Nutritional supplements were recommended for participants with low vitamin D status or suspected micronutrient deficiency. Protein drinks or supplements were also sometimes recommended to achieve the goal of SPRINTT protein intake. The participants visited nutrition interventionists 2–12 times a year, more often if extra support with nutrition was needed.

Nutrition interventionists followed mainly local dietary recommendations or Mediterranean diet (Italy, Spain) to ensure good diet quality and health-promoting diet (Table 4).

Table 4 Nutrition recommendations used in addition to the SPRINTT protocol instructions to improve overall diet quality

Feasibility of nutrition intervention

The nutrition intervention in SPRINTT allowed flexibility in delivering the nutrition intervention and messages to participants. According to responding nutritionists, intervention was feasible, important and well received by the majority of the participants. Most of them were able to improve their nutritional habits and diet quality, and to increase protein intake.

However, all SPRINTT sites had also participants who did not regularly take part in the nutrition intervention. Reasons for non-adherence included lack of interest or considering nutrition counselling useless, not liking guidelines, depression, lack of willpower, old habits, cognitive issues, or problems with hearing or eyesight. In some cases, a large family cooking together was seen as an obstacle to change one’s dietary habits.

Lessons learnt of SPRINTT nutrition intervention

According to responders, participants’ motivation was the most important prerequisite for the successful delivery of the SPRINTT nutritional intervention. Modifying established habits in older people can be challenging. Therefore, a major aspect of the intervention was to motivate participants to fully participate in nutrition sessions and to monitor whether the recommended dietary changes were implemented.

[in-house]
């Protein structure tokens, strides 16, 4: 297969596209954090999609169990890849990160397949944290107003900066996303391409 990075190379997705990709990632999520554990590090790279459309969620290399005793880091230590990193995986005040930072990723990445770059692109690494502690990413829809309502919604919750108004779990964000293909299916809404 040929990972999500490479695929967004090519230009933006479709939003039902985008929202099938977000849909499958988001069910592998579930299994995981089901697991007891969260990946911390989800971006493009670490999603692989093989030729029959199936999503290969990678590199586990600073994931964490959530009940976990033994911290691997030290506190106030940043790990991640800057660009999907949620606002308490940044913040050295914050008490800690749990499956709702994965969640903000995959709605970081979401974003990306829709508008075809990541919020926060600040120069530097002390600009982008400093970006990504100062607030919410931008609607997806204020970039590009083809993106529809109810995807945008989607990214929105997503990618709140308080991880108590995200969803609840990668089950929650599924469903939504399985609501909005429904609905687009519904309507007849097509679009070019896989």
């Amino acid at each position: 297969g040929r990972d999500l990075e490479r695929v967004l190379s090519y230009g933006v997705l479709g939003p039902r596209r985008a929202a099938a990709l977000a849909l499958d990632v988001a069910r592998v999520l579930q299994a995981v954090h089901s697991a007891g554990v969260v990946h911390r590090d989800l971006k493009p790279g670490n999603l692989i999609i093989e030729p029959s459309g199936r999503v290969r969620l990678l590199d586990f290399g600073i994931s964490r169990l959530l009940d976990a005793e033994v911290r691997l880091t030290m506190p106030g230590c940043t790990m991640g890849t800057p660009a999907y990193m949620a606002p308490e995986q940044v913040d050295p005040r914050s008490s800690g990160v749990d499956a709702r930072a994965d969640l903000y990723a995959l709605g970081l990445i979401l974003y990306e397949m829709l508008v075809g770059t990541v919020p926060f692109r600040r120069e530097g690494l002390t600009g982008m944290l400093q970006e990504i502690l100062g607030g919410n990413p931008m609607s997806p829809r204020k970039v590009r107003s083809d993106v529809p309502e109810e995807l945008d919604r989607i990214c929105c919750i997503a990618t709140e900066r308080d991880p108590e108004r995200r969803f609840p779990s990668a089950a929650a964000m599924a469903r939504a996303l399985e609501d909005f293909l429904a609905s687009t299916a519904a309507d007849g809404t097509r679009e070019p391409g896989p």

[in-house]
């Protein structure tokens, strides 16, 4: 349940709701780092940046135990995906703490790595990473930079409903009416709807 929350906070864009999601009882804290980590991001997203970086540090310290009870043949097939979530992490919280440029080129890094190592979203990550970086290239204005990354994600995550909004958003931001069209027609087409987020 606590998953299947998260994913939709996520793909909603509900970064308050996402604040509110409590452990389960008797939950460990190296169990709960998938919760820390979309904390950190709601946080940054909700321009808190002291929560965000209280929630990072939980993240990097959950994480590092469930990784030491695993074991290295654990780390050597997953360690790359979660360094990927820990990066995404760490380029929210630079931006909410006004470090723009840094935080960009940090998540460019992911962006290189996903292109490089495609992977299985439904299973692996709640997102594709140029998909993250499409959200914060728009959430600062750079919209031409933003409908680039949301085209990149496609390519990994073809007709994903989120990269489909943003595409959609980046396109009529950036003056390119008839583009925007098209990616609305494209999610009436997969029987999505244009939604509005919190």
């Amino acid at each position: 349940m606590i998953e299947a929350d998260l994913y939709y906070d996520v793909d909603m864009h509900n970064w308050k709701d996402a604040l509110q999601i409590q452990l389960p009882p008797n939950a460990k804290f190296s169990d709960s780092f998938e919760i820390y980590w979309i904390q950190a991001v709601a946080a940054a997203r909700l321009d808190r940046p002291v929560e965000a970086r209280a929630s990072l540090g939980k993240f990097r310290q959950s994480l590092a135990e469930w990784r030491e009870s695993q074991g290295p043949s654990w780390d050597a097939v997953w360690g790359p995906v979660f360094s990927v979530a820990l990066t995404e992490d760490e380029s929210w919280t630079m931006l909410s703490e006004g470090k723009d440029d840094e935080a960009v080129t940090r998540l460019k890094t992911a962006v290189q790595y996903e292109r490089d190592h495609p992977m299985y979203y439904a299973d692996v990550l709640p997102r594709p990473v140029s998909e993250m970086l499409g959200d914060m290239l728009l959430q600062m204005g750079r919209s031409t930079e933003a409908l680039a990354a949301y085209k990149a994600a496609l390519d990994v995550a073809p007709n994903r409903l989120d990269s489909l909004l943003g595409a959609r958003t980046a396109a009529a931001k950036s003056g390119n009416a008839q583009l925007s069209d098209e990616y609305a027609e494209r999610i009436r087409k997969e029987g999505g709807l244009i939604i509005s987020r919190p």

Many of the nutrition interventionists mentioned that intervention had to be individualized and practical, started before malnutrition occurs, and potential memory problems taken into account. Moreover, giving participants written feedback and educational materials of main aspects of counselling sessions was seen of outmost importance by many responders.

Besides memory problems, also other specific characteristics of this population were important to consider: loneliness and insufficient economic means may be substantial underlying obstacles for following nutrition advice. Encouraging the participants and giving positive feedback was considered very important as well as reporting benefits to the participants when even small progress was observed. Responders also mentioned that respecting cultural or specific diets of the participants was considered essential.


The SPRINTT RCT is a model for delivering nutritional intervention to a heterogeneous group of frail community-dwelling older people with functional limitations. It was well received by the majority of the participants and feasible for the target group. The nutrition intervention was mainly carried out using tailored nutrition counselling, but also other means of delivering the intervention were successfully used. Compared with a standard nutrition prescription, an individualized protocol to diagnose malnutrition and follow-up by tailored nutrition counselling helped achieve nutritional targets more effectively in spite of diversity of population in nutritional habits and in some cases reluctance to accept changes [20].